Atlas Libertas is placed on the main façade that welcomes visitors in the building of the UFM Business School.
A high-relief sculpture of a human figure supporting the universe, seen from the back from head to hip. The universe is represented by a series of semicircles (abstract planets and gear mechanisms). The sculpture is made of brass plate with a cyan-colored finish resembling oxidized copper.
Title of the sculpture
4.5 m high by 4.5 m wide
in high relief with a depth of
approximately 40 cm
Walter Peter Brenner
About the Artist
Walter Peter Brenner was born in Guatemala in 1965 to a family of Swiss origin. He has worked as a professional artist for twenty years, dedicating the last twelve to sculpture. His father, renowned Guatemalan painter Walter Peter Koller, taught him to draw and paint. He studied architecture at Universidad Francisco Marroquín and sculpture at the School of Fine Arts in Zürich, Switzerland.
He is director of his own art academy, Ars Artis, where he also teaches. He has also taught artistic drawing I and II, and interior and graphic design at the architecture schools of two universities in Guatemala—Rafael Landívar and Istmo.
He has had seven individual shows of his paintings, two of these in Switzerland, and participated in approximately thirty collective shows and several art auctions. Walter is best known as the creator of a ten-meter-tall terracotta monument known as El Coloso de Inmaco (The Inmaco Colossus).
The Guatemalan Olympic Committee awarded him first prize for his participation in Art & Sport 2000, an art competition sponsored by the International Olympic Committee in Lausanne, Switzerland. His prize-winning piece, entitled El Arquero (The Archer), expresses the idea that in order to reach our highest goals we must always aim towards our own destiny.
By Walter Peter, Jr.
For me, Atlas Shrugged represents many ideas and emotions. I read Ayn Rand’s masterful literary classic in 1991 while studying sculpture in Switzerland. In fact, I was travelling by train at night as I read the description of Hank Rearden’s steel factory. As we crossed the railroad bridges with the lights in the distance resembling those steel factories, a chill ran through me as I imagined my SELF-MADE MAN, created from steel. It was the abstraction of a sculptural idea that would haunt me for the next sixteen years, until now when I find myself completing it; no longer abstract, but concrete. This is what Atlas Shrugged means to me: it is a sense of the heroic life, imprinted on me back then; it is a sense of life that I feel in body and soul, in which man is capable of shaping and forging his own destiny; a sense of the sure hope that one day I will be able to realize my most cherished dreams; a sense of a life of strength, of achievement, of profound and full joy.
In terms of emotion, Atlas Shrugged represents both physical and mental pleasure to me, the logical result of the conviction—proud and rational—that gave me the strength to rebel, as did that Titan of Greek mythology. Mine is a rebellion against all in the modern art movement, of today and of the last one hundred years, that professes a Zeus-like Dictatorship from the Mount Olympus of Ideas without Values; a Dictatorship of Artists, Promoters, Curators, and Art Historians who spout an avalanche of anti-virtues that lead human beings to the most oppressed animal state of irrationality. Here, one’s best efforts are subjectivized; absolute truth does not exist. Ayn Rand’s book gives me reason to continue in my belief that the struggle to achieve humanistic greatness is worthwhile. For me it is a pitched battle against a tenacious enemy: the irrationality and weakness of those lacking the courage face the ultimate consequences in the challenge to find a single truth. Atlas Shrugged reminds me that I am not alone in this battle.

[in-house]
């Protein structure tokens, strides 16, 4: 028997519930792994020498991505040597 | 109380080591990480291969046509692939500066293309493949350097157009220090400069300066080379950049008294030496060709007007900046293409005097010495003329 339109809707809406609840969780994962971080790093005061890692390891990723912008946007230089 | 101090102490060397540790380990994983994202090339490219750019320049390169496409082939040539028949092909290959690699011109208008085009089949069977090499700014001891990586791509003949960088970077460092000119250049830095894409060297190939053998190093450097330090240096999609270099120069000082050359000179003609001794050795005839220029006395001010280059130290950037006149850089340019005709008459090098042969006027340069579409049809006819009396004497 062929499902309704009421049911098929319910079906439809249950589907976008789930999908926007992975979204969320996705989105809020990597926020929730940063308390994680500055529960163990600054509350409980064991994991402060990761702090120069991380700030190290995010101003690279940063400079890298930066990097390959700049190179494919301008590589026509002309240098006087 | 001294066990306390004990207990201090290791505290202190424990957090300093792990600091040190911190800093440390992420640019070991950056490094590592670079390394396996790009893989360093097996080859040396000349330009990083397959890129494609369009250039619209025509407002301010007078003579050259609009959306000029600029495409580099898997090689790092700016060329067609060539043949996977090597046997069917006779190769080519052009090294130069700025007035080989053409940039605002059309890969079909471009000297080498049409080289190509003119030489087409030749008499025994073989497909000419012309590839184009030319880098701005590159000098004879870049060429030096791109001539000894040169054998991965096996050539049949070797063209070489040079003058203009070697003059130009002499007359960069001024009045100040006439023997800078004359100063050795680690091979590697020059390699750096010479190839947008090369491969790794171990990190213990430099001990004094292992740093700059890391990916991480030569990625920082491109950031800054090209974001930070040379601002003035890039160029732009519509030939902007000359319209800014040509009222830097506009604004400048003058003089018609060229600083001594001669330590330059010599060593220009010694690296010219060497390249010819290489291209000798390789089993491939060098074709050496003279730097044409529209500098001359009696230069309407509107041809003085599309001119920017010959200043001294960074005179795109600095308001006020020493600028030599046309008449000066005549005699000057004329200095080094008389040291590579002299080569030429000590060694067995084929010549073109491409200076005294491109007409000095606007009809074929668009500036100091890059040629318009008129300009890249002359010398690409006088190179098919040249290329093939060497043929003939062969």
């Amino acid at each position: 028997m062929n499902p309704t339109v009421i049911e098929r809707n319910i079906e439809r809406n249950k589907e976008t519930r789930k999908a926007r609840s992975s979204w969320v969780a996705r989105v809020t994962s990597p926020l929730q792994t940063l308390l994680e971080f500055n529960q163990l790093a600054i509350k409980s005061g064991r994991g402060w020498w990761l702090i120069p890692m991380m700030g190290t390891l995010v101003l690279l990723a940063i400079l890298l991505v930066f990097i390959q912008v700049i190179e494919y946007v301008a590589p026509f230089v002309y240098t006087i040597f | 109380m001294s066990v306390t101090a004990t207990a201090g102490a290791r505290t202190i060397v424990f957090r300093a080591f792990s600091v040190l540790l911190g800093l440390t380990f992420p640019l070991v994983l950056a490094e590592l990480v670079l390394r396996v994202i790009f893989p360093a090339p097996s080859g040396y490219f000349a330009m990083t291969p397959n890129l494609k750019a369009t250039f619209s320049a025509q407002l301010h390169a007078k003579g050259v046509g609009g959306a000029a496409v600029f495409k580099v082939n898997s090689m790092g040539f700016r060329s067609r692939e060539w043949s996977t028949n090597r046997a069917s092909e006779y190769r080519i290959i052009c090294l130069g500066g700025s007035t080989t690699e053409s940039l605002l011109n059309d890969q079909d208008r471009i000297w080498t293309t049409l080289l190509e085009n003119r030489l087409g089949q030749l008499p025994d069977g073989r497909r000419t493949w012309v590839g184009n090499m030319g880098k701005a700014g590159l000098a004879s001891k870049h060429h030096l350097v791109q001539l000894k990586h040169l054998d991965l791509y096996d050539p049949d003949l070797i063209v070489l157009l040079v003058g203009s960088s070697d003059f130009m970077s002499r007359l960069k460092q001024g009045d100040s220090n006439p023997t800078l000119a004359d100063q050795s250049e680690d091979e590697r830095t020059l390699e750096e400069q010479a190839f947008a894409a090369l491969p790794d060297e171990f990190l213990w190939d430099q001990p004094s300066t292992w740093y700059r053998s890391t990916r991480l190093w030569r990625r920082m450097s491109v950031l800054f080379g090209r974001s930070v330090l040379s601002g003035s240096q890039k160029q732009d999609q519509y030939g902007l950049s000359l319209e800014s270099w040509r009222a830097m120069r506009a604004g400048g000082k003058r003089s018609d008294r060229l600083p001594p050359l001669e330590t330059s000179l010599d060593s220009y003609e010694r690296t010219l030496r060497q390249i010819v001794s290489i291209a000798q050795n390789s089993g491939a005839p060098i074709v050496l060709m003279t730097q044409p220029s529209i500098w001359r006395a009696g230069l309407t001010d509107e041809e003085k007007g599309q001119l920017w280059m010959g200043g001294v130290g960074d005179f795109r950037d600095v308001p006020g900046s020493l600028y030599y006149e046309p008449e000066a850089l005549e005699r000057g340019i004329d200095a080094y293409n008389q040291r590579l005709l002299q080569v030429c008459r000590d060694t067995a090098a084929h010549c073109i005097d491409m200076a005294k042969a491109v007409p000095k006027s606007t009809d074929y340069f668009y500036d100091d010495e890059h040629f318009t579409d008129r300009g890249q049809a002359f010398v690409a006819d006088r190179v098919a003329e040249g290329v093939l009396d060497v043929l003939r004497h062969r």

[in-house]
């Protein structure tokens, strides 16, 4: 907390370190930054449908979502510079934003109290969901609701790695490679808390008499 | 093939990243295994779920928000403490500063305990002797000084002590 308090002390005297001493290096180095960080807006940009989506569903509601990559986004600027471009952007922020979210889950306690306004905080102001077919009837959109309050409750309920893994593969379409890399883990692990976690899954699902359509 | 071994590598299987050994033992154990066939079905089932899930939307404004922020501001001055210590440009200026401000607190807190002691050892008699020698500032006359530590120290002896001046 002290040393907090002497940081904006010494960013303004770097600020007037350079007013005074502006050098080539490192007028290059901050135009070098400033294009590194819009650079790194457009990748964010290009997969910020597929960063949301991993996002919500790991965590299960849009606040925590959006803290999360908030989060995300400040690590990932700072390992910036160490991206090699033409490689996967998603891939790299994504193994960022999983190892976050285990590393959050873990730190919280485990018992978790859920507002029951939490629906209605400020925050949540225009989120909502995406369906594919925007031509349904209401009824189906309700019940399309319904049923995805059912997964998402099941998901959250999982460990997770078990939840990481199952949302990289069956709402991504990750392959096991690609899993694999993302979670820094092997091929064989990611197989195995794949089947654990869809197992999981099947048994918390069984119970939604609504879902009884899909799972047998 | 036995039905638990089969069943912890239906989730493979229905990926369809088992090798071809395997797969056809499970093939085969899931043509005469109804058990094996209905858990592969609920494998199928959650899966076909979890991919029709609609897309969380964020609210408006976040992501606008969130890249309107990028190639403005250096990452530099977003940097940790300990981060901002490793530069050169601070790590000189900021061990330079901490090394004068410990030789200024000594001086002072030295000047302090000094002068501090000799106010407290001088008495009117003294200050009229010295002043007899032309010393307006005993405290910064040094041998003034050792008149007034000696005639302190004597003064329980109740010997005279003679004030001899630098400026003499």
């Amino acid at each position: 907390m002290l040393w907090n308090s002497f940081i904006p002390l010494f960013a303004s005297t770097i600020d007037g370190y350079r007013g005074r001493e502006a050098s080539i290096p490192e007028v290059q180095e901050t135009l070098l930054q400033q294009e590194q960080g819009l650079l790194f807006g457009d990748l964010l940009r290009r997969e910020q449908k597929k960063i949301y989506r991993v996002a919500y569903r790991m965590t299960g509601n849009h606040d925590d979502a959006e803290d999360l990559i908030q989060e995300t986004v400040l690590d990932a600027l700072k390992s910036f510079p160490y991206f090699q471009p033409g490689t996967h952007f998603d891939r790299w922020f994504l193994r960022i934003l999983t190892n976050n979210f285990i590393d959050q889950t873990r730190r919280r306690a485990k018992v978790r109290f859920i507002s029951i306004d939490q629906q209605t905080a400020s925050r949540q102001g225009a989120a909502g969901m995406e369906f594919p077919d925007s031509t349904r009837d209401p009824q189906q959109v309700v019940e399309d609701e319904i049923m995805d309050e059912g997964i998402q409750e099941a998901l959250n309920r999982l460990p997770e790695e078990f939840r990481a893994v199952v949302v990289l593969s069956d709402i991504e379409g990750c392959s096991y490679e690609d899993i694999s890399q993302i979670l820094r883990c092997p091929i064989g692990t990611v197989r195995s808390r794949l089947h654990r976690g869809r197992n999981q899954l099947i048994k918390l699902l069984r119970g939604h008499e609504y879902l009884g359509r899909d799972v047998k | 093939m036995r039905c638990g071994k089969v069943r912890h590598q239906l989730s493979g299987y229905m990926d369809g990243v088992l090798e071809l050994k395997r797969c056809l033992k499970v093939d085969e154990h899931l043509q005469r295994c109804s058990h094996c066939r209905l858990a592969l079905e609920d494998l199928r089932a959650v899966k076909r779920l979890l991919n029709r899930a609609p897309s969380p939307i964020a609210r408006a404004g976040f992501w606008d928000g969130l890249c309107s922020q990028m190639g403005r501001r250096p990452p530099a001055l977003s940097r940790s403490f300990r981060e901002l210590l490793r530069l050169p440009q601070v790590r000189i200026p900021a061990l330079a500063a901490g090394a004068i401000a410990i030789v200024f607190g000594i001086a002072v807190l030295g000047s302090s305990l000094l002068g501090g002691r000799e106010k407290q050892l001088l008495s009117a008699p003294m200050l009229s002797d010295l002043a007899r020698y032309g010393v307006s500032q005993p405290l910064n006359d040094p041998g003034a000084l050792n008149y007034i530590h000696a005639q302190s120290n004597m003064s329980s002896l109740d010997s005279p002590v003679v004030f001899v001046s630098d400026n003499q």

Atlas Libertas is inspired by the title and subject of Ayn Rand’s literary masterpiece, Atlas Shrugged. The Atlas of Greek mythology was a hero who led the Giants in an uprising against the tyrannical gods of Mount Olympus. He fights for his freedom as well as that of the Giants and humans. After losing the battle, Zeus punishes Atlas making him hold up the heavens, the universe (not the earth), for all eternity.
In my recreation of Atlas, it is not the mythological figure I represent, but a metaphorical one in the form of a human being, the individual mover of human development here on Earth and in the Universe; a capable, strong, just, ambitious, and intelligent human who requires individual freedom in order to reach his highest potential. It is, thus, Rand’s heroic vision of man that I want to express: a person who through his essential virtues remains true to his highest values, struggling to achieve his goals without violating the individual rights of his fellow man. I attempt to express the sense of a life of accomplishment, of ability, of excellence, just as Ayn Rand so eloquently and clearly puts forth in her moral philosophical thought.
It is the human being who attains knowledge, who acts, whose ambitions are coupled with strength and tempered by justice and moderation, the cardinal virtues Any Rand learned from Aristotle, and then adopted and integrated in the hierarchy of her own philosophy, objectivism. Atlas is the man who triumphs and who is therefore fulfilled, happy. In the abstract of Ayn Rand’s heroic vision, the entrepreneur, the productive individual, the just all come together. The gear mechanisms, the planets and celestial bodies, in blue and gold metal, represent time in the universe, industry, productivity, and the richness of happiness. They also represent the interlocking unity implicit in the generator of all human action: his mind, his rationality, and the primordial courage that enables him to survive and achieve his objectives; these are what lead to victory. He is the one who triumphs in freedom and only with freedom.
Walter Peter, Jr.